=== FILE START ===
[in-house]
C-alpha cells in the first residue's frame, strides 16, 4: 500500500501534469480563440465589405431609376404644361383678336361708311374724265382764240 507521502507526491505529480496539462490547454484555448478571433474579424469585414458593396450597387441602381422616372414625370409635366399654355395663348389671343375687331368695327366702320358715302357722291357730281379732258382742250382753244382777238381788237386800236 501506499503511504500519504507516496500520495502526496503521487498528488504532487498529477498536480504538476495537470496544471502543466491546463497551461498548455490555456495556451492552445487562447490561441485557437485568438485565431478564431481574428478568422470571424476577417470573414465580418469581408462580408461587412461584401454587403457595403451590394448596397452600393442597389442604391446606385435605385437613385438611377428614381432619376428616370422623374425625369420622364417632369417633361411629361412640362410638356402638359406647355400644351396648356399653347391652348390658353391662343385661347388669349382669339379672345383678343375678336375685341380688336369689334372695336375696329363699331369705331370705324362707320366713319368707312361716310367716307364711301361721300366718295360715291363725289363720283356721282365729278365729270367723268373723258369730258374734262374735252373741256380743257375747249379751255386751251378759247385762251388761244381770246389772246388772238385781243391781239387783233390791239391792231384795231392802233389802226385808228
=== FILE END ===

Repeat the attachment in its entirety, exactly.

[in-house]
C-alpha cells in the first residue's frame, strides 16, 4: 500500500501534469480563440465589405431609376404644361383678336361708311374724265382764240 507521502507526491505529480496539462490547454484555448478571433474579424469585414458593396450597387441602381422616372414625370409635366399654355395663348389671343375687331368695327366702320358715302357722291357730281379732258382742250382753244382777238381788237386800236 501506499503511504500519504507516496500520495502526496503521487498528488504532487498529477498536480504538476495537470496544471502543466491546463497551461498548455490555456495556451492552445487562447490561441485557437485568438485565431478564431481574428478568422470571424476577417470573414465580418469581408462580408461587412461584401454587403457595403451590394448596397452600393442597389442604391446606385435605385437613385438611377428614381432619376428616370422623374425625369420622364417632369417633361411629361412640362410638356402638359406647355400644351396648356399653347391652348390658353391662343385661347388669349382669339379672345383678343375678336375685341380688336369689334372695336375696329363699331369705331370705324362707320366713319368707312361716310367716307364711301361721300366718295360715291363725289363720283356721282365729278365729270367723268373723258369730258374734262374735252373741256380743257375747249379751255386751251378759247385762251388761244381770246389772246388772238385781243391781239387783233390791239391792231384795231392802233389802226385808228